I had the luck to find a piece that mixed two eras in one piece. One is the old tradition of scrimshawing made famous by the Nantucket whalers of the 1800's. The other side to this piece is the great design of the abstract figure.
This is an authentic sperm whale tooth that was scrimshawed by someone with training in Western thought of abstraction and also a love of the "primitive" cultural arts of the Eskimos / North West Coast of North American or another culture of similar aesthetics of design. My first impression and what drew me to this piece was the work and precision of the abstraction of the figure. My immediate thought was that this was a copy of a Paul Klee or a Joan Miro work that was transferred onto a whales tooth. Looking closely I saw the lines incised into the tooth and figured this was an original work. There are no signatures except for the base, which is signed by the woodworker. There is no listing for a woodworker named Alan Shapiro on the Internet.
The scrimshaw has another side that is unique and puts it more into the mid 20th century of design, the way the piece continues onto the back. Most antique scrimshaw pieces that I have seen are done on either side or with another piece on the other side of the tooth, but this piece continues around to the side and back. The art uses the shape and roundness of the tooth to complete the subject.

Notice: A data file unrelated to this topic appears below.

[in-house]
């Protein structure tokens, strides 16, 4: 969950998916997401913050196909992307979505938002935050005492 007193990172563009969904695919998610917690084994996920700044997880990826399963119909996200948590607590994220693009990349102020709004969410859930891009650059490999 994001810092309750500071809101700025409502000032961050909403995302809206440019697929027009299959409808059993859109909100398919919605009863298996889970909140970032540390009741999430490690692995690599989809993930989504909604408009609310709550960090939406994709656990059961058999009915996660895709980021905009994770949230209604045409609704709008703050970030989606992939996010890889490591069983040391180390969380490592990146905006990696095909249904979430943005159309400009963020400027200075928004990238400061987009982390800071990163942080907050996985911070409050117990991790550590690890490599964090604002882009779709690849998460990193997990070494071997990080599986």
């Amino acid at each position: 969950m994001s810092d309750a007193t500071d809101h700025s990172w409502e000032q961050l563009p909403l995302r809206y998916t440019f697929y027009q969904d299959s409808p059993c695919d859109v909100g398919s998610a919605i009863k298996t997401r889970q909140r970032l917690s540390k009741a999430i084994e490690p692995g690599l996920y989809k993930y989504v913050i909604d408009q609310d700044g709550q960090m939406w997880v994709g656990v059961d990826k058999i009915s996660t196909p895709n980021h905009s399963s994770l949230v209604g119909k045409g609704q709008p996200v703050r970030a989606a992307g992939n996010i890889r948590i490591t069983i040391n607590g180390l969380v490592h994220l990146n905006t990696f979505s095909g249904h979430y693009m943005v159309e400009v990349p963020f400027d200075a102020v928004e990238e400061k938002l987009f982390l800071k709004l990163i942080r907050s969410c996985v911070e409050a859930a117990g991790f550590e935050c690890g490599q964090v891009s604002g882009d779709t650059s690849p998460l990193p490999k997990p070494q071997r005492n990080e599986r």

If you have any information on this piece or want to share your thoughts, please email me. I would like to hear what you have to say. This section, which this is the first piece I have wrote about is meant to be used as a kind of Show and Tell part of my website. I want to have pieces that are unique in my eyes or pieces that would need further time and research.